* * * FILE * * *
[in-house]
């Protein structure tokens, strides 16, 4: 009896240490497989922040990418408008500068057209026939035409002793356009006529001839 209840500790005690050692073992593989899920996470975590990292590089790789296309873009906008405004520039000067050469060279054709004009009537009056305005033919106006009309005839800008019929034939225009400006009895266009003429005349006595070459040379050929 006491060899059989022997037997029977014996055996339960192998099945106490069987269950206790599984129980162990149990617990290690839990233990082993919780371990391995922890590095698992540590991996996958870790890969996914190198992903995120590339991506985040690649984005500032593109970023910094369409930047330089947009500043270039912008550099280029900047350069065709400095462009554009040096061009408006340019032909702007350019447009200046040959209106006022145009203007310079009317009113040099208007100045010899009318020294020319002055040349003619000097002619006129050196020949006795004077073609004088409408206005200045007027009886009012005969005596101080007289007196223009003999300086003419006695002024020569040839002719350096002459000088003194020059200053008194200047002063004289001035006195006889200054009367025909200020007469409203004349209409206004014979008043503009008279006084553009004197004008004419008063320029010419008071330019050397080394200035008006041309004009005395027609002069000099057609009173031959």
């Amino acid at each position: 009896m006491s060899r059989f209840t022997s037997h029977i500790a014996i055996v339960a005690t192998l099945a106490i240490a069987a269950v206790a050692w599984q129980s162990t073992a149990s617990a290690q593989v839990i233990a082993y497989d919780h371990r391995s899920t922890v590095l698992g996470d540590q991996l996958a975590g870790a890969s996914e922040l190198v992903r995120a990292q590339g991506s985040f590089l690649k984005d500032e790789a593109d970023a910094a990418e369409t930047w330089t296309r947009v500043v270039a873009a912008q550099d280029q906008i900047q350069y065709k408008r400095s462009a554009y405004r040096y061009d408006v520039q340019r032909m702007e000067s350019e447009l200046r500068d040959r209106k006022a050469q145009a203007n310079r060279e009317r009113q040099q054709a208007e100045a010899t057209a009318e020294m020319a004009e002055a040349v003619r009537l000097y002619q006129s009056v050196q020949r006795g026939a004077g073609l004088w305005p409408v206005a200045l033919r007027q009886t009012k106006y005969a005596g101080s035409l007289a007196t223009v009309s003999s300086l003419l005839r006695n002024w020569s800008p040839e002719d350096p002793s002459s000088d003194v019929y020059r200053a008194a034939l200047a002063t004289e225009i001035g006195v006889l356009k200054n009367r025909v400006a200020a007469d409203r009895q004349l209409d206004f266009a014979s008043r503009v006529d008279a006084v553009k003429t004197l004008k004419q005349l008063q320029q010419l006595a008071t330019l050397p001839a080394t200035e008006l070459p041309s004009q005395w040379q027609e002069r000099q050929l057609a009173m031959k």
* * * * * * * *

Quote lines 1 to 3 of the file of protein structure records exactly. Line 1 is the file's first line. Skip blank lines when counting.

[in-house]
């Protein structure tokens, strides 16, 4: 009896240490497989922040990418408008500068057209026939035409002793356009006529001839 209840500790005690050692073992593989899920996470975590990292590089790789296309873009906008405004520039000067050469060279054709004009009537009056305005033919106006009309005839800008019929034939225009400006009895266009003429005349006595070459040379050929 006491060899059989022997037997029977014996055996339960192998099945106490069987269950206790599984129980162990149990617990290690839990233990082993919780371990391995922890590095698992540590991996996958870790890969996914190198992903995120590339991506985040690649984005500032593109970023910094369409930047330089947009500043270039912008550099280029900047350069065709400095462009554009040096061009408006340019032909702007350019447009200046040959209106006022145009203007310079009317009113040099208007100045010899009318020294020319002055040349003619000097002619006129050196020949006795004077073609004088409408206005200045007027009886009012005969005596101080007289007196223009003999300086003419006695002024020569040839002719350096002459000088003194020059200053008194200047002063004289001035006195006889200054009367025909200020007469409203004349209409206004014979008043503009008279006084553009004197004008004419008063320029010419008071330019050397080394200035008006041309004009005395027609002069000099057609009173031959």
């Amino acid at each position: 009896m006491s060899r059989f209840t022997s037997h029977i500790a014996i055996v339960a005690t192998l099945a106490i240490a069987a269950v206790a050692w599984q129980s162990t073992a149990s617990a290690q593989v839990i233990a082993y497989d919780h371990r391995s899920t922890v590095l698992g996470d540590q991996l996958a975590g870790a890969s996914e922040l190198v992903r995120a990292q590339g991506s985040f590089l690649k984005d500032e790789a593109d970023a910094a990418e369409t930047w330089t296309r947009v500043v270039a873009a912008q550099d280029q906008i900047q350069y065709k408008r400095s462009a554009y405004r040096y061009d408006v520039q340019r032909m702007e000067s350019e447009l200046r500068d040959r209106k006022a050469q145009a203007n310079r060279e009317r009113q040099q054709a208007e100045a010899t057209a009318e020294m020319a004009e002055a040349v003619r009537l000097y002619q006129s009056v050196q020949r006795g026939a004077g073609l004088w305005p409408v206005a200045l033919r007027q009886t009012k106006y005969a005596g101080s035409l007289a007196t223009v009309s003999s300086l003419l005839r006695n002024w020569s800008p040839e002719d350096p002793s002459s000088d003194v019929y020059r200053a008194a034939l200047a002063t004289e225009i001035g006195v006889l356009k200054n009367r025909v400006a200020a007469d409203r009895q004349l209409d206004f266009a014979s008043r503009v006529d008279a006084v553009k003429t004197l004008k004419q005349l008063q320029q010419l006595a008071t330019l050397p001839a080394t200035e008006l070459p041309s004009q005395w040379q027609e002069r000099q050929l057609a009173m031959k």